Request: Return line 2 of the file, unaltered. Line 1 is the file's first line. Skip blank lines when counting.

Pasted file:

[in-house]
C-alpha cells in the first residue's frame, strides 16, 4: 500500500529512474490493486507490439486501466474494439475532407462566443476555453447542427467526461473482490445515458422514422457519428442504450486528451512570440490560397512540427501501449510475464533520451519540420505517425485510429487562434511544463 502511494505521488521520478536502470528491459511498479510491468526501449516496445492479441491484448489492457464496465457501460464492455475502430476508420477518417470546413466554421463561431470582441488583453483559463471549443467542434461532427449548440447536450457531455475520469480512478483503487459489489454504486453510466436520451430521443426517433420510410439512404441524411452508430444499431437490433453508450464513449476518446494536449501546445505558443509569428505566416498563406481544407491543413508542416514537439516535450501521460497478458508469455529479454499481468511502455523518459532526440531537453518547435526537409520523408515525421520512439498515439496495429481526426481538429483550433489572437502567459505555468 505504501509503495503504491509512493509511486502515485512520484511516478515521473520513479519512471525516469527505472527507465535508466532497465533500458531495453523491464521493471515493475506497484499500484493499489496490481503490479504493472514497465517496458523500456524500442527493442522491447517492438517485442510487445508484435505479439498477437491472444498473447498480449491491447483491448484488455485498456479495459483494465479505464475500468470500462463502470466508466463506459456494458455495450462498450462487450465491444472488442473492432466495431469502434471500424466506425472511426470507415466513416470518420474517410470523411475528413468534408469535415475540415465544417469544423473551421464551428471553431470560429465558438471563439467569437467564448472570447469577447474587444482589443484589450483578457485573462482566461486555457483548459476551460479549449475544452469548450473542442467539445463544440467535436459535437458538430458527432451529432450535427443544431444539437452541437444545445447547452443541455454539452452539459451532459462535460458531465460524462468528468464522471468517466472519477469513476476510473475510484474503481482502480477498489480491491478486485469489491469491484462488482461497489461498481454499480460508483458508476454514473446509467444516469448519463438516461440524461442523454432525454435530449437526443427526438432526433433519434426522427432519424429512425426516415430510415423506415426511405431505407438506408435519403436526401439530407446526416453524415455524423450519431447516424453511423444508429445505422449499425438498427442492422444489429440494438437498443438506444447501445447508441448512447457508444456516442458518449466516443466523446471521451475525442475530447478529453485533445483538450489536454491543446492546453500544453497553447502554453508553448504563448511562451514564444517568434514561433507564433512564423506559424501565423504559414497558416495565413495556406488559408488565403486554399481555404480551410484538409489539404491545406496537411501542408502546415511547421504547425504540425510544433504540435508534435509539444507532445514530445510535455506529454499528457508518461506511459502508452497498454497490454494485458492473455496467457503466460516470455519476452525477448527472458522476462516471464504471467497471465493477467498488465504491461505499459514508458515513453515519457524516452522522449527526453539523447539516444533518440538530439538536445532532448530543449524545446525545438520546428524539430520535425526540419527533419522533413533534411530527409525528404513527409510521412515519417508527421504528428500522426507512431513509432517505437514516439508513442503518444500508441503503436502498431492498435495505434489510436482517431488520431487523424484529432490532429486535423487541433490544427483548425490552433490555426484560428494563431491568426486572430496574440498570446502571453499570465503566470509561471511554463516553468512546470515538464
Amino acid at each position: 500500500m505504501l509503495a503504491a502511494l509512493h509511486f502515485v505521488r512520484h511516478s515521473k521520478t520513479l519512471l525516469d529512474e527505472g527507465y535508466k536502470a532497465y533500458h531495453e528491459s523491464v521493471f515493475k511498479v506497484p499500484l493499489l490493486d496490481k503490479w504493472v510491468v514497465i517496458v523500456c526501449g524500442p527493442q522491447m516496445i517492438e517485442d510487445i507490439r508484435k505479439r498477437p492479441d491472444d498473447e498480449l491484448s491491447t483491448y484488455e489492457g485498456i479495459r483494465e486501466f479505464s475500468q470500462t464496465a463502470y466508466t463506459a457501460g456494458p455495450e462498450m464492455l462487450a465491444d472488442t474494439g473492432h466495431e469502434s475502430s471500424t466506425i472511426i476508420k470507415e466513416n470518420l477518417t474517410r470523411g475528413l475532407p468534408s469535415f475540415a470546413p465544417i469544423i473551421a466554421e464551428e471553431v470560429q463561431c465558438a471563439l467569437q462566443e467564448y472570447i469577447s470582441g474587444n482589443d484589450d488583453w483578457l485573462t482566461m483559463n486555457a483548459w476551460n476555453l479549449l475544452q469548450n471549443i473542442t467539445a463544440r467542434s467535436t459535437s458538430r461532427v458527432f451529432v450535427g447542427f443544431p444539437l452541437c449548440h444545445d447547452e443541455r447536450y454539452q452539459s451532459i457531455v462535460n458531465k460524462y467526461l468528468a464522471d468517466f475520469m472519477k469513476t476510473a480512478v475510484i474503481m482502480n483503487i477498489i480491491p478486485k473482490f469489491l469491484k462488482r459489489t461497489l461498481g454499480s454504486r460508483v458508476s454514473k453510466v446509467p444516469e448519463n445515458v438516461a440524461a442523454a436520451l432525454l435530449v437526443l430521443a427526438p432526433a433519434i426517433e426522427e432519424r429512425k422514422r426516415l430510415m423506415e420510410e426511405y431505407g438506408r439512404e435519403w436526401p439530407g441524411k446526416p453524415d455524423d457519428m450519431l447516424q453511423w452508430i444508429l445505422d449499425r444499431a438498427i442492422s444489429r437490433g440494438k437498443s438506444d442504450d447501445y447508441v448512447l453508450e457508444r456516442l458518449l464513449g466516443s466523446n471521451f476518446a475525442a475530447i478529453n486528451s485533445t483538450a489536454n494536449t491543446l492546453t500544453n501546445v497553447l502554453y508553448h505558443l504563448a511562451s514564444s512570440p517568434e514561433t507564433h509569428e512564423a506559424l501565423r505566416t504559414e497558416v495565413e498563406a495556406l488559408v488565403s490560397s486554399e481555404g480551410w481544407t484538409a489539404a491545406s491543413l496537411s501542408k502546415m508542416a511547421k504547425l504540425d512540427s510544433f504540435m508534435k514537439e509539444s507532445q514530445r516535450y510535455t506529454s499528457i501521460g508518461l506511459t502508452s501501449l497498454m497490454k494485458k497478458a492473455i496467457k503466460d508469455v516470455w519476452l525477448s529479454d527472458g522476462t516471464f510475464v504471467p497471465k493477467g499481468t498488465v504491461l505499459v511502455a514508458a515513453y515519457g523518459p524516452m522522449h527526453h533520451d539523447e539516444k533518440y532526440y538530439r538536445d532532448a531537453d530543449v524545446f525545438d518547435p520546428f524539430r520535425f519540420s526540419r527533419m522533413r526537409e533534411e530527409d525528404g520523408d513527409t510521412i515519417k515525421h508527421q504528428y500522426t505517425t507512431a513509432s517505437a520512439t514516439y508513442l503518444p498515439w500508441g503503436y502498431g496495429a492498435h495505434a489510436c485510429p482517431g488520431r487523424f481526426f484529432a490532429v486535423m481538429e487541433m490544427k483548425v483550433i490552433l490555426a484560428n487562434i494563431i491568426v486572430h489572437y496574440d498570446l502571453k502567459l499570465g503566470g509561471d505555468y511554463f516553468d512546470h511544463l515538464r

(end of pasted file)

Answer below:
C-alpha cells in the first residue's frame, strides 16, 4: 500500500529512474490493486507490439486501466474494439475532407462566443476555453447542427467526461473482490445515458422514422457519428442504450486528451512570440490560397512540427501501449510475464533520451519540420505517425485510429487562434511544463 502511494505521488521520478536502470528491459511498479510491468526501449516496445492479441491484448489492457464496465457501460464492455475502430476508420477518417470546413466554421463561431470582441488583453483559463471549443467542434461532427449548440447536450457531455475520469480512478483503487459489489454504486453510466436520451430521443426517433420510410439512404441524411452508430444499431437490433453508450464513449476518446494536449501546445505558443509569428505566416498563406481544407491543413508542416514537439516535450501521460497478458508469455529479454499481468511502455523518459532526440531537453518547435526537409520523408515525421520512439498515439496495429481526426481538429483550433489572437502567459505555468 505504501509503495503504491509512493509511486502515485512520484511516478515521473520513479519512471525516469527505472527507465535508466532497465533500458531495453523491464521493471515493475506497484499500484493499489496490481503490479504493472514497465517496458523500456524500442527493442522491447517492438517485442510487445508484435505479439498477437491472444498473447498480449491491447483491448484488455485498456479495459483494465479505464475500468470500462463502470466508466463506459456494458455495450462498450462487450465491444472488442473492432466495431469502434471500424466506425472511426470507415466513416470518420474517410470523411475528413468534408469535415475540415465544417469544423473551421464551428471553431470560429465558438471563439467569437467564448472570447469577447474587444482589443484589450483578457485573462482566461486555457483548459476551460479549449475544452469548450473542442467539445463544440467535436459535437458538430458527432451529432450535427443544431444539437452541437444545445447547452443541455454539452452539459451532459462535460458531465460524462468528468464522471468517466472519477469513476476510473475510484474503481482502480477498489480491491478486485469489491469491484462488482461497489461498481454499480460508483458508476454514473446509467444516469448519463438516461440524461442523454432525454435530449437526443427526438432526433433519434426522427432519424429512425426516415430510415423506415426511405431505407438506408435519403436526401439530407446526416453524415455524423450519431447516424453511423444508429445505422449499425438498427442492422444489429440494438437498443438506444447501445447508441448512447457508444456516442458518449466516443466523446471521451475525442475530447478529453485533445483538450489536454491543446492546453500544453497553447502554453508553448504563448511562451514564444517568434514561433507564433512564423506559424501565423504559414497558416495565413495556406488559408488565403486554399481555404480551410484538409489539404491545406496537411501542408502546415511547421504547425504540425510544433504540435508534435509539444507532445514530445510535455506529454499528457508518461506511459502508452497498454497490454494485458492473455496467457503466460516470455519476452525477448527472458522476462516471464504471467497471465493477467498488465504491461505499459514508458515513453515519457524516452522522449527526453539523447539516444533518440538530439538536445532532448530543449524545446525545438520546428524539430520535425526540419527533419522533413533534411530527409525528404513527409510521412515519417508527421504528428500522426507512431513509432517505437514516439508513442503518444500508441503503436502498431492498435495505434489510436482517431488520431487523424484529432490532429486535423487541433490544427483548425490552433490555426484560428494563431491568426486572430496574440498570446502571453499570465503566470509561471511554463516553468512546470515538464